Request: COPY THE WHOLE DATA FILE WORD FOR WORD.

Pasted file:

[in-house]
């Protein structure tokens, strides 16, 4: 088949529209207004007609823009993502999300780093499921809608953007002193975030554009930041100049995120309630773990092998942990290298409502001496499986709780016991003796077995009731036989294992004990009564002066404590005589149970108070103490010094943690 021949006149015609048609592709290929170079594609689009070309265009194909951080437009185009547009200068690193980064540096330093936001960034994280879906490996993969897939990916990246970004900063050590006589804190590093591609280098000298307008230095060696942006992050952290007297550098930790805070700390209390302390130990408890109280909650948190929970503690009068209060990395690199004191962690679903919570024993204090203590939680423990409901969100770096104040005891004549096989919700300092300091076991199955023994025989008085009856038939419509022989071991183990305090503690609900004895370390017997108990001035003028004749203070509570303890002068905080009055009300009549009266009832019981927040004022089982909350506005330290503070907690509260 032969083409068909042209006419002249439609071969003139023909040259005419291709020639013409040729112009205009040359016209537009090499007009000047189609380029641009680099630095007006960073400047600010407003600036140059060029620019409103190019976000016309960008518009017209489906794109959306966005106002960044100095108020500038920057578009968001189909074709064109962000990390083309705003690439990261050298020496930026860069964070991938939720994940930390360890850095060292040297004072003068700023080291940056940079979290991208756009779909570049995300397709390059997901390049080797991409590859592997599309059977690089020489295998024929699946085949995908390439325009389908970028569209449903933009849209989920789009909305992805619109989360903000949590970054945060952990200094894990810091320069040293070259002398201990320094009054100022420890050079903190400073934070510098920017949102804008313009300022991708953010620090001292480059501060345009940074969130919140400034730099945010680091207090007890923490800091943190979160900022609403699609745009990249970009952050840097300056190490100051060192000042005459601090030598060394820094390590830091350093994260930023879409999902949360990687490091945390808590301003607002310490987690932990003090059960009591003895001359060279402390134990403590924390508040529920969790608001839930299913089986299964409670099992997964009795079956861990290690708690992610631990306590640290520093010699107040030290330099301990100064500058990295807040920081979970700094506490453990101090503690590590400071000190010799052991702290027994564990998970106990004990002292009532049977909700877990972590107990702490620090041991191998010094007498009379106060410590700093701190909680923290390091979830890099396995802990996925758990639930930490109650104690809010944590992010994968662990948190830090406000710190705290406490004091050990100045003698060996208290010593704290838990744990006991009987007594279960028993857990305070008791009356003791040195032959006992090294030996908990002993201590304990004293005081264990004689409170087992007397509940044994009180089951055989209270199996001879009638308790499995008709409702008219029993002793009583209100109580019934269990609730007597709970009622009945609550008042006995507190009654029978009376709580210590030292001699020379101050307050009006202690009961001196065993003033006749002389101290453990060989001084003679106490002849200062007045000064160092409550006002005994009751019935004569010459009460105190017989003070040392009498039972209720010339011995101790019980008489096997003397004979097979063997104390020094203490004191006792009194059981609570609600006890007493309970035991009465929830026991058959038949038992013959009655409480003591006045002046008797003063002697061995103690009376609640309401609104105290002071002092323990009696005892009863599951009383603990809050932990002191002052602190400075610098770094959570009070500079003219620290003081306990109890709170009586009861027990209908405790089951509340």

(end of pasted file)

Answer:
[in-house]
């Protein structure tokens, strides 16, 4: 088949529209207004007609823009993502999300780093499921809608953007002193975030554009930041100049995120309630773990092998942990290298409502001496499986709780016991003796077995009731036989294992004990009564002066404590005589149970108070103490010094943690 021949006149015609048609592709290929170079594609689009070309265009194909951080437009185009547009200068690193980064540096330093936001960034994280879906490996993969897939990916990246970004900063050590006589804190590093591609280098000298307008230095060696942006992050952290007297550098930790805070700390209390302390130990408890109280909650948190929970503690009068209060990395690199004191962690679903919570024993204090203590939680423990409901969100770096104040005891004549096989919700300092300091076991199955023994025989008085009856038939419509022989071991183990305090503690609900004895370390017997108990001035003028004749203070509570303890002068905080009055009300009549009266009832019981927040004022089982909350506005330290503070907690509260 032969083409068909042209006419002249439609071969003139023909040259005419291709020639013409040729112009205009040359016209537009090499007009000047189609380029641009680099630095007006960073400047600010407003600036140059060029620019409103190019976000016309960008518009017209489906794109959306966005106002960044100095108020500038920057578009968001189909074709064109962000990390083309705003690439990261050298020496930026860069964070991938939720994940930390360890850095060292040297004072003068700023080291940056940079979290991208756009779909570049995300397709390059997901390049080797991409590859592997599309059977690089020489295998024929699946085949995908390439325009389908970028569209449903933009849209989920789009909305992805619109989360903000949590970054945060952990200094894990810091320069040293070259002398201990320094009054100022420890050079903190400073934070510098920017949102804008313009300022991708953010620090001292480059501060345009940074969130919140400034730099945010680091207090007890923490800091943190979160900022609403699609745009990249970009952050840097300056190490100051060192000042005459601090030598060394820094390590830091350093994260930023879409999902949360990687490091945390808590301003607002310490987690932990003090059960009591003895001359060279402390134990403590924390508040529920969790608001839930299913089986299964409670099992997964009795079956861990290690708690992610631990306590640290520093010699107040030290330099301990100064500058990295807040920081979970700094506490453990101090503690590590400071000190010799052991702290027994564990998970106990004990002292009532049977909700877990972590107990702490620090041991191998010094007498009379106060410590700093701190909680923290390091979830890099396995802990996925758990639930930490109650104690809010944590992010994968662990948190830090406000710190705290406490004091050990100045003698060996208290010593704290838990744990006991009987007594279960028993857990305070008791009356003791040195032959006992090294030996908990002993201590304990004293005081264990004689409170087992007397509940044994009180089951055989209270199996001879009638308790499995008709409702008219029993002793009583209100109580019934269990609730007597709970009622009945609550008042006995507190009654029978009376709580210590030292001699020379101050307050009006202690009961001196065993003033006749002389101290453990060989001084003679106490002849200062007045000064160092409550006002005994009751019935004569010459009460105190017989003070040392009498039972209720010339011995101790019980008489096997003397004979097979063997104390020094203490004191006792009194059981609570609600006890007493309970035991009465929830026991058959038949038992013959009655409480003591006045002046008797003063002697061995103690009376609640309401609104105290002071002092323990009696005892009863599951009383603990809050932990002191002052602190400075610098770094959570009070500079003219620290003081306990109890709170009586009861027990209908405790089951509340």